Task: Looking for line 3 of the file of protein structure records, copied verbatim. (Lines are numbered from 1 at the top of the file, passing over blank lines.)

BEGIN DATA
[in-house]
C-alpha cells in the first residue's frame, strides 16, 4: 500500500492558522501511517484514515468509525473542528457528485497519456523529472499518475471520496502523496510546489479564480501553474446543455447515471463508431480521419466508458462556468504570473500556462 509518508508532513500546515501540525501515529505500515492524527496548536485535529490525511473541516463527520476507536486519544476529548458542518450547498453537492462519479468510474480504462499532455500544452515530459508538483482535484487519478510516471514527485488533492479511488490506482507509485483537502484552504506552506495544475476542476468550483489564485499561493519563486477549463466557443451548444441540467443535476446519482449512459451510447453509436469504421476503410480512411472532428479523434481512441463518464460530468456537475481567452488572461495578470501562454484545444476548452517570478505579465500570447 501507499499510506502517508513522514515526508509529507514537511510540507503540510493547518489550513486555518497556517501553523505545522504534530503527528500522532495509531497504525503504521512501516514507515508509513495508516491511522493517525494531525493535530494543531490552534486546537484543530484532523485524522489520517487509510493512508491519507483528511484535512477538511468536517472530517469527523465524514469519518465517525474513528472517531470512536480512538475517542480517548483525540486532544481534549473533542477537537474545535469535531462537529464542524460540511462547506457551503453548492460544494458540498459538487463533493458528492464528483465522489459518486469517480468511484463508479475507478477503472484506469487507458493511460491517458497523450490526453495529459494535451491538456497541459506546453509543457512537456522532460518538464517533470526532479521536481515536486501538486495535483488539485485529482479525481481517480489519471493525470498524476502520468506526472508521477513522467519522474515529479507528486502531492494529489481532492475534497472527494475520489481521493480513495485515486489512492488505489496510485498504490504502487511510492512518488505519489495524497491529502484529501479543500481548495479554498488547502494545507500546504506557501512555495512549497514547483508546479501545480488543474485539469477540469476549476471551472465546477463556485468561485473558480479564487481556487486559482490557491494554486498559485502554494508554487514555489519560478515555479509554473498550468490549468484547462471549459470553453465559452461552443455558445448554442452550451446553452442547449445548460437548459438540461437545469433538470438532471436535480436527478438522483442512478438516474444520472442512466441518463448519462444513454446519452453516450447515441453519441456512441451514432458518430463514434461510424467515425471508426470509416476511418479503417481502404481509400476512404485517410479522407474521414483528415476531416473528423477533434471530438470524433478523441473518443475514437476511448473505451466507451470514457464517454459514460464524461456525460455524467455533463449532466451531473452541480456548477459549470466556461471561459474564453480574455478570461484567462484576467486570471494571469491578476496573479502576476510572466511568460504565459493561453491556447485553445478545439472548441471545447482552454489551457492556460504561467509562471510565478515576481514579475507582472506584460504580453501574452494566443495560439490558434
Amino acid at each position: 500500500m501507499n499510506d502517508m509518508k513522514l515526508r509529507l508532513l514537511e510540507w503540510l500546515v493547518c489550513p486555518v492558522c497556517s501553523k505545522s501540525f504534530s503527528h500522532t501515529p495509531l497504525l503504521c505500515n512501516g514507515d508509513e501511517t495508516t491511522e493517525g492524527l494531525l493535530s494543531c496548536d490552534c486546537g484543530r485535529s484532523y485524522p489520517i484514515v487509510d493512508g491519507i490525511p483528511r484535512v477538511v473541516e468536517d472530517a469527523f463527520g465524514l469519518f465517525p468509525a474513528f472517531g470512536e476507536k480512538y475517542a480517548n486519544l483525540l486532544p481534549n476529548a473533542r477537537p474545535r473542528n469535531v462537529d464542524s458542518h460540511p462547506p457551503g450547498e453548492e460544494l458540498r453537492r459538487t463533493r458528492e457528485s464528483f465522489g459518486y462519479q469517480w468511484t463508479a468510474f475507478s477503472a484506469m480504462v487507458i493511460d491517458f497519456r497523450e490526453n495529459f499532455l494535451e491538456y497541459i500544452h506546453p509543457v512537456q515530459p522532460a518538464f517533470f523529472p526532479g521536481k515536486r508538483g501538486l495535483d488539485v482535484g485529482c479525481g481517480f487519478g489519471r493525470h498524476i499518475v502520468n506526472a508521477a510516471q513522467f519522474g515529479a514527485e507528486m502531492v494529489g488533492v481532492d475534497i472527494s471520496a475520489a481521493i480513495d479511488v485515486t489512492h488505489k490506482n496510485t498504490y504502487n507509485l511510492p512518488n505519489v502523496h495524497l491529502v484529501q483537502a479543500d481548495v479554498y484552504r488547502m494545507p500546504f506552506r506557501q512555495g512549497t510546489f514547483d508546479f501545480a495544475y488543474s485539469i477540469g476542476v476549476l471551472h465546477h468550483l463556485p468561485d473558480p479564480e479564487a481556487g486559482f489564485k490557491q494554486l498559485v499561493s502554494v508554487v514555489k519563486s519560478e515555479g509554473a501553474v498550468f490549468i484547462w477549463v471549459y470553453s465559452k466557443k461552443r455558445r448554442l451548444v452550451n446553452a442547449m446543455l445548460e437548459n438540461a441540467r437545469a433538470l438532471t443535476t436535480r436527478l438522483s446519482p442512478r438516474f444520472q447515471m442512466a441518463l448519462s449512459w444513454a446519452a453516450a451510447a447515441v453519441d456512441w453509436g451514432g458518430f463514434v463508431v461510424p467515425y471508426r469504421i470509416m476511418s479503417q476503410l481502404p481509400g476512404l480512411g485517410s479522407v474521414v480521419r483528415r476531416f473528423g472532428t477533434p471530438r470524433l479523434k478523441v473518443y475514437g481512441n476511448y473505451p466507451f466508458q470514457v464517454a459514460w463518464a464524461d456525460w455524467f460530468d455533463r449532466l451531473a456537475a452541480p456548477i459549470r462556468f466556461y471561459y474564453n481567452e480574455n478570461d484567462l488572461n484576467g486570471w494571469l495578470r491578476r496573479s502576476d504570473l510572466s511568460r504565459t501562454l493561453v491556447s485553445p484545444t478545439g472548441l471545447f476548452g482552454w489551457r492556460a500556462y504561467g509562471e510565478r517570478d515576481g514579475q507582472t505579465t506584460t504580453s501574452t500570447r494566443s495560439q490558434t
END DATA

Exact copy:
Amino acid at each position: 500500500m501507499n499510506d502517508m509518508k513522514l515526508r509529507l508532513l514537511e510540507w503540510l500546515v493547518c489550513p486555518v492558522c497556517s501553523k505545522s501540525f504534530s503527528h500522532t501515529p495509531l497504525l503504521c505500515n512501516g514507515d508509513e501511517t495508516t491511522e493517525g492524527l494531525l493535530s494543531c496548536d490552534c486546537g484543530r485535529s484532523y485524522p489520517i484514515v487509510d493512508g491519507i490525511p483528511r484535512v477538511v473541516e468536517d472530517a469527523f463527520g465524514l469519518f465517525p468509525a474513528f472517531g470512536e476507536k480512538y475517542a480517548n486519544l483525540l486532544p481534549n476529548a473533542r477537537p474545535r473542528n469535531v462537529d464542524s458542518h460540511p462547506p457551503g450547498e453548492e460544494l458540498r453537492r459538487t463533493r458528492e457528485s464528483f465522489g459518486y462519479q469517480w468511484t463508479a468510474f475507478s477503472a484506469m480504462v487507458i493511460d491517458f497519456r497523450e490526453n495529459f499532455l494535451e491538456y497541459i500544452h506546453p509543457v512537456q515530459p522532460a518538464f517533470f523529472p526532479g521536481k515536486r508538483g501538486l495535483d488539485v482535484g485529482c479525481g481517480f487519478g489519471r493525470h498524476i499518475v502520468n506526472a508521477a510516471q513522467f519522474g515529479a514527485e507528486m502531492v494529489g488533492v481532492d475534497i472527494s471520496a475520489a481521493i480513495d479511488v485515486t489512492h488505489k490506482n496510485t498504490y504502487n507509485l511510492p512518488n505519489v502523496h495524497l491529502v484529501q483537502a479543500d481548495v479554498y484552504r488547502m494545507p500546504f506552506r506557501q512555495g512549497t510546489f514547483d508546479f501545480a495544475y488543474s485539469i477540469g476542476v476549476l471551472h465546477h468550483l463556485p468561485d473558480p479564480e479564487a481556487g486559482f489564485k490557491q494554486l498559485v499561493s502554494v508554487v514555489k519563486s519560478e515555479g509554473a501553474v498550468f490549468i484547462w477549463v471549459y470553453s465559452k466557443k461552443r455558445r448554442l451548444v452550451n446553452a442547449m446543455l445548460e437548459n438540461a441540467r437545469a433538470l438532471t443535476t436535480r436527478l438522483s446519482p442512478r438516474f444520472q447515471m442512466a441518463l448519462s449512459w444513454a446519452a453516450a451510447a447515441v453519441d456512441w453509436g451514432g458518430f463514434v463508431v461510424p467515425y471508426r469504421i470509416m476511418s479503417q476503410l481502404p481509400g476512404l480512411g485517410s479522407v474521414v480521419r483528415r476531416f473528423g472532428t477533434p471530438r470524433l479523434k478523441v473518443y475514437g481512441n476511448y473505451p466507451f466508458q470514457v464517454a459514460w463518464a464524461d456525460w455524467f460530468d455533463r449532466l451531473a456537475a452541480p456548477i459549470r462556468f466556461y471561459y474564453n481567452e480574455n478570461d484567462l488572461n484576467g486570471w494571469l495578470r491578476r496573479s502576476d504570473l510572466s511568460r504565459t501562454l493561453v491556447s485553445p484545444t478545439g472548441l471545447f476548452g482552454w489551457r492556460a500556462y504561467g509562471e510565478r517570478d515576481g514579475q507582472t505579465t506584460t504580453s501574452t500570447r494566443s495560439q490558434t